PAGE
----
Foreign policy looms large as the 2014 midterm elections approach. But traditional conservatives and their tea party counterparts may bring different concerns and motivations to the November ballot, according to a University of Washington political scientist. While traditional conservatives seem most motivated by concern over American security, Christopher Parker, UW professor of political science, suggests
Sometimes a document can be devastating — can ruin lives and change history — even if it doesn’t really exist.
Frances McCue discusses “Mary Randlett Portraits,” a new book from University of Washington Press she created with the well-known Northwest photographer.
The UW Chamber Dance Company presents restaging of well-known dances by choreographers Nacho Duato, Susan Marshall, Danial Shapiro and Joanie Smith in “On the Edge,” Oct. 9-12 in Meany Hall.
Resat Kasaba, director of the Henry M. Jackson School director, discusses goals and mission of the school’s new International Policy Institute.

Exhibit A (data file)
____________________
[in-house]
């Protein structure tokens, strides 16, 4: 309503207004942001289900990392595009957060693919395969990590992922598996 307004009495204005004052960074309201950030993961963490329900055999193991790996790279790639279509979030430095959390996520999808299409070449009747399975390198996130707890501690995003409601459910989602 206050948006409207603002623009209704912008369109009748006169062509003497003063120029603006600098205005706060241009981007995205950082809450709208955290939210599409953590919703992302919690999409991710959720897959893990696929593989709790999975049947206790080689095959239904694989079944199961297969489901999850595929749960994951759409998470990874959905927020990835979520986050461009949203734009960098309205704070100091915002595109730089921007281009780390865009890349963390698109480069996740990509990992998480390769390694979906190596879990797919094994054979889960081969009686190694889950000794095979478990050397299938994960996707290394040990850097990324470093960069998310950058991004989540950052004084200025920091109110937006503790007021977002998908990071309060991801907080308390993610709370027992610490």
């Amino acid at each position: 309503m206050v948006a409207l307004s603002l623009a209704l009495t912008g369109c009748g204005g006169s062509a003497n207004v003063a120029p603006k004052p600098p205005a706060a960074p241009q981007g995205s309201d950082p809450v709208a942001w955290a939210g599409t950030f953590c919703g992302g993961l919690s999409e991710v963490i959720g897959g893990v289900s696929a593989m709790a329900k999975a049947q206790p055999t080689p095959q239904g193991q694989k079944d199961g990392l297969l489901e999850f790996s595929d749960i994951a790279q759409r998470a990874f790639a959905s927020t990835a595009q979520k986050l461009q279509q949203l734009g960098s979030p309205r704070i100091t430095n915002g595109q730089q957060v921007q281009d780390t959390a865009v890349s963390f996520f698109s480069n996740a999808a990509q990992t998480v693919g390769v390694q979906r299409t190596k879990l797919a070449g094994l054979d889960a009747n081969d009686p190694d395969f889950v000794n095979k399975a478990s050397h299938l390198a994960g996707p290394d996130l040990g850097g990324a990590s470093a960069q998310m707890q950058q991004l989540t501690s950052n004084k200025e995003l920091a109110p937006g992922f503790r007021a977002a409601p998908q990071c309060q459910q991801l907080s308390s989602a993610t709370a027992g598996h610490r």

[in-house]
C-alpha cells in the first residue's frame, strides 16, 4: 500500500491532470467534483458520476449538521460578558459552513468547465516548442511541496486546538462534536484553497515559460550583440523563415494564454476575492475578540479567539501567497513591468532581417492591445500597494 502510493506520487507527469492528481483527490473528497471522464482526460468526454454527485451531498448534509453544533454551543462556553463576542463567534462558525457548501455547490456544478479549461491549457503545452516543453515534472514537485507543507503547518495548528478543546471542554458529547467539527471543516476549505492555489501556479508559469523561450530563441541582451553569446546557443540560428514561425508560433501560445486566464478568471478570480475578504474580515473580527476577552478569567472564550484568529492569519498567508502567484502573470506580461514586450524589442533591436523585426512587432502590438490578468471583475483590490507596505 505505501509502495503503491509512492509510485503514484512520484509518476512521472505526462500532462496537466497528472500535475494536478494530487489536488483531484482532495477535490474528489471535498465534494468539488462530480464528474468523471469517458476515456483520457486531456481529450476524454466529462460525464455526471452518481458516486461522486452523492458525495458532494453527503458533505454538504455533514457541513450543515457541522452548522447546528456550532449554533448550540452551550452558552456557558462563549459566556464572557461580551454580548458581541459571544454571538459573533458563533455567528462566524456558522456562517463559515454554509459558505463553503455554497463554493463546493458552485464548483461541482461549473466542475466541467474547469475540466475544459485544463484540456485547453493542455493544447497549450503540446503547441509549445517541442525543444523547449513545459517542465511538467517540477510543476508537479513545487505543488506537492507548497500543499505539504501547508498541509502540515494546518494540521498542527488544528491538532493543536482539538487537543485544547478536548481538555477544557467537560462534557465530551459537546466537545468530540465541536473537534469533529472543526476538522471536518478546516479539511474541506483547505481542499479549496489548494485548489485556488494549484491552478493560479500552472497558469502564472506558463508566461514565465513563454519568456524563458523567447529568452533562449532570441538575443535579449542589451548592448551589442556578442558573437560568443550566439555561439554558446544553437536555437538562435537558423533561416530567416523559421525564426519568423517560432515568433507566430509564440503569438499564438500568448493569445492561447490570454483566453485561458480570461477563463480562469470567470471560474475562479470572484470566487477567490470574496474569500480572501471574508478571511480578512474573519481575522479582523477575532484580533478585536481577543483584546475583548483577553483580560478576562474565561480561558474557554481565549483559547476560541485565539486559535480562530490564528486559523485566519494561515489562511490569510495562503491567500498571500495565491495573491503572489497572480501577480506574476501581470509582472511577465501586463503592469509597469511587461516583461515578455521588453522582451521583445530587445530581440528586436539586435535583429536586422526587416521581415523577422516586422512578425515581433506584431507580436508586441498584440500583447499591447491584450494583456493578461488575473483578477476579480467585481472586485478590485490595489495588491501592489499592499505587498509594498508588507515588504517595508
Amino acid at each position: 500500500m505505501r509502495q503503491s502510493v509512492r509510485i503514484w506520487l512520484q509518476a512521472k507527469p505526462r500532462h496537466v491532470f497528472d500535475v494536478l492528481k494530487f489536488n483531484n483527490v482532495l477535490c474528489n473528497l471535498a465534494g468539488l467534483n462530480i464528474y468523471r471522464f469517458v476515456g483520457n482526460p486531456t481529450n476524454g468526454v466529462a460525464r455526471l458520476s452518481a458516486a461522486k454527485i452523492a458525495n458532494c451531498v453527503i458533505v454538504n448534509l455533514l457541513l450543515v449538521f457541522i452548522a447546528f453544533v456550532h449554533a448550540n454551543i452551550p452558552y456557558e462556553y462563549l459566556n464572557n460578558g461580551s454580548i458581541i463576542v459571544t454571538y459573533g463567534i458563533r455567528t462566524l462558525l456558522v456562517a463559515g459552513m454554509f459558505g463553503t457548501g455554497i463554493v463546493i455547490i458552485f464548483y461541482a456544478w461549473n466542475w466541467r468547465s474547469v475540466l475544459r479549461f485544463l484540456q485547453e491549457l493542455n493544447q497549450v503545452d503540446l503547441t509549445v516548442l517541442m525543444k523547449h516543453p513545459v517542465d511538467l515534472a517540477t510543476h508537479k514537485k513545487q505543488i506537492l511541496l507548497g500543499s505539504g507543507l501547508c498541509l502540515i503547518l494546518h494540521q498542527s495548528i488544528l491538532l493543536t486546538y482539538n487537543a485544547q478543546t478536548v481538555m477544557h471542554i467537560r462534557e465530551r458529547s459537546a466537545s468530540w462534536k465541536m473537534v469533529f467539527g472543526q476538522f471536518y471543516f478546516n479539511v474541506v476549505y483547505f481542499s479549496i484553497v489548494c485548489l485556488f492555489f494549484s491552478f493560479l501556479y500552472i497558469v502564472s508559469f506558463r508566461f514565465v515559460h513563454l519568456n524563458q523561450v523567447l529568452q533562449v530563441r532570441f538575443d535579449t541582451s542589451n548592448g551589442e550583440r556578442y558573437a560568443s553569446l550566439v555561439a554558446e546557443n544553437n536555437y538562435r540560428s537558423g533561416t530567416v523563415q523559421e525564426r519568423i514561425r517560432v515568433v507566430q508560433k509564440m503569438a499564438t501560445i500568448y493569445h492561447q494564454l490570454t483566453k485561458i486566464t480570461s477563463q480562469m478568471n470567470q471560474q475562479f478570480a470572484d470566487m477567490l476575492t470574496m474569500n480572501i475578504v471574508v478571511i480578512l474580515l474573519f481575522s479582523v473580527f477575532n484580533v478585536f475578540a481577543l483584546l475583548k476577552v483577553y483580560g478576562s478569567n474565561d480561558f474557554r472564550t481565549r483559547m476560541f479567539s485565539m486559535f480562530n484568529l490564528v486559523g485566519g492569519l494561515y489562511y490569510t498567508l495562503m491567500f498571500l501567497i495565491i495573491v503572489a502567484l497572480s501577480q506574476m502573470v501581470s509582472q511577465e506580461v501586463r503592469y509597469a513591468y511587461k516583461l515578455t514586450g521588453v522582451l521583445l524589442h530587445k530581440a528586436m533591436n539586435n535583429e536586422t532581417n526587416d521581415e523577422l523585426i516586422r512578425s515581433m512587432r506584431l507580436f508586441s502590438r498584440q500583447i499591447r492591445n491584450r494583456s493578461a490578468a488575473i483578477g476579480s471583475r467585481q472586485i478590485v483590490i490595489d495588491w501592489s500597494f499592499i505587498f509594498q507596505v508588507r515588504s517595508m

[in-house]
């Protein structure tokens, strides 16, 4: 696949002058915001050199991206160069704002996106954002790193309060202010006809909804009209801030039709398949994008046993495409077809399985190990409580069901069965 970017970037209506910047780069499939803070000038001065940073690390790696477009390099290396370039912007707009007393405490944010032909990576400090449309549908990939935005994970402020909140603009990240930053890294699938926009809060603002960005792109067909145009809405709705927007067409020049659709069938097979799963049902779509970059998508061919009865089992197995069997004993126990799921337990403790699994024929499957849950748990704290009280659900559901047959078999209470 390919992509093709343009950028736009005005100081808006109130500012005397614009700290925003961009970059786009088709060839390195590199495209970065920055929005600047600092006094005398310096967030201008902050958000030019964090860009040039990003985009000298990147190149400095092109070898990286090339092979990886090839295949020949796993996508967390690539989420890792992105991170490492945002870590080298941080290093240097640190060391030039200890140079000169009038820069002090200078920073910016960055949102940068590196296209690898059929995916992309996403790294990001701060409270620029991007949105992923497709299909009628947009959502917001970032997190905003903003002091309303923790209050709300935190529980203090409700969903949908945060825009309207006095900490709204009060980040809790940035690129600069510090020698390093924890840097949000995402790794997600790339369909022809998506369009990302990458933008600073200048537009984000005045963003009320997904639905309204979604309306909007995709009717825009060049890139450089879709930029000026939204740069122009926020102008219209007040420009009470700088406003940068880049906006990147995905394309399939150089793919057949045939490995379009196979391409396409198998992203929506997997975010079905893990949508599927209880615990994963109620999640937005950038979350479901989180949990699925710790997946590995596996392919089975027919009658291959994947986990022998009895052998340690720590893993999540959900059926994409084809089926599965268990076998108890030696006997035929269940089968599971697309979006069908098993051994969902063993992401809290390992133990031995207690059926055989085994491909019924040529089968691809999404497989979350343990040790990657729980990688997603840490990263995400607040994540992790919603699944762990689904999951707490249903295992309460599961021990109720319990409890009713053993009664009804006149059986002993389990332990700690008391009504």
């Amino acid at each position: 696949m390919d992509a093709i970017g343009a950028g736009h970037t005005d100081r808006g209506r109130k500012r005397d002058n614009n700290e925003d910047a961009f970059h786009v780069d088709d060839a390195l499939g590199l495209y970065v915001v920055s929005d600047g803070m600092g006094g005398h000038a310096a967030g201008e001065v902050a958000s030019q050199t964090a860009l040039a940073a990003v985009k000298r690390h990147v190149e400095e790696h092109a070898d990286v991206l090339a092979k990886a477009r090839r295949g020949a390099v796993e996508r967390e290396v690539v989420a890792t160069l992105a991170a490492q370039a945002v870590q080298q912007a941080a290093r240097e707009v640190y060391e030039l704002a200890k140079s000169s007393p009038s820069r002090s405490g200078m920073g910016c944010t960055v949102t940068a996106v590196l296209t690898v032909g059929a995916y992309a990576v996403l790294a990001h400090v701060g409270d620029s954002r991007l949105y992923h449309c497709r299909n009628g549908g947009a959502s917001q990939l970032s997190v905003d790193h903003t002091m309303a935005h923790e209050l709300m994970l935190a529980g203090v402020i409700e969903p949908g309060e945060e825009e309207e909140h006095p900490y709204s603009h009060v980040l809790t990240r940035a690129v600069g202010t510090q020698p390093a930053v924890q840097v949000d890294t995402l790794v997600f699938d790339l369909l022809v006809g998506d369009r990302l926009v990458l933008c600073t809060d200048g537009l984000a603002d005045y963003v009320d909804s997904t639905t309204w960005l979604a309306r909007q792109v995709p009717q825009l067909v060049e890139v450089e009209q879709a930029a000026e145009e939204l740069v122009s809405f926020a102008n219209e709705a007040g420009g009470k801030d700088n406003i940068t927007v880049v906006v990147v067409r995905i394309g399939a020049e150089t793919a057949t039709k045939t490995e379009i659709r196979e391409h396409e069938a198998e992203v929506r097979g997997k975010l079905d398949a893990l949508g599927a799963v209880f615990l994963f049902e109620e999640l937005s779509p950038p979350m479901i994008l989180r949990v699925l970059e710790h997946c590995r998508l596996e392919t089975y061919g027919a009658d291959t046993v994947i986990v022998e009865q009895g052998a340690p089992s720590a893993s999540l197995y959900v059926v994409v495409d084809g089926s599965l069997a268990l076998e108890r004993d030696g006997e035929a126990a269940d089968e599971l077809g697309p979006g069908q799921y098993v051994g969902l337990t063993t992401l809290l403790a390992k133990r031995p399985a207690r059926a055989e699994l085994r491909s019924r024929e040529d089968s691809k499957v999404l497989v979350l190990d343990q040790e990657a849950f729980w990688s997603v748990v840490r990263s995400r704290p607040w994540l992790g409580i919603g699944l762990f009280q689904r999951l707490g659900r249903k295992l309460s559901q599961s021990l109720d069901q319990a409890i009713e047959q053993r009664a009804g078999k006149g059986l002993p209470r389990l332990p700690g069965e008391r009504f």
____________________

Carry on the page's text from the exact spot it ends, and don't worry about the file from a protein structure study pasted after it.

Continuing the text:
Justin Wadland of the UW Tacoma Library discusses his book “Trying Home: The Rise and Fall of an Anarchist Utopia on Puget Sound.”
Moon Ho Jung, associate professor of history, discusses the book he edited, “The Rising Tide of Color: Race, State Violence and Radical Movements across the Pacific,” published by University of Washington Press.
Information School Professor Joe Janes takes a look at “The Star Spangled Banner” for his Documents that Changed the World series.
Sandra Kroupa had to learn a lot about Russian children’s literature in a hurry to curate the exhibit now on display in UW Libraries Special Collections. But it wasn’t meant to be that way. Kroupa is the longtime book arts and rare book curator for UW Libraries. The exhibit is “From the Lowly Lubok to
The popular Summer Undergraduate Research Poster Session allows UW students — and some just arriving — to show off their research.Next Page »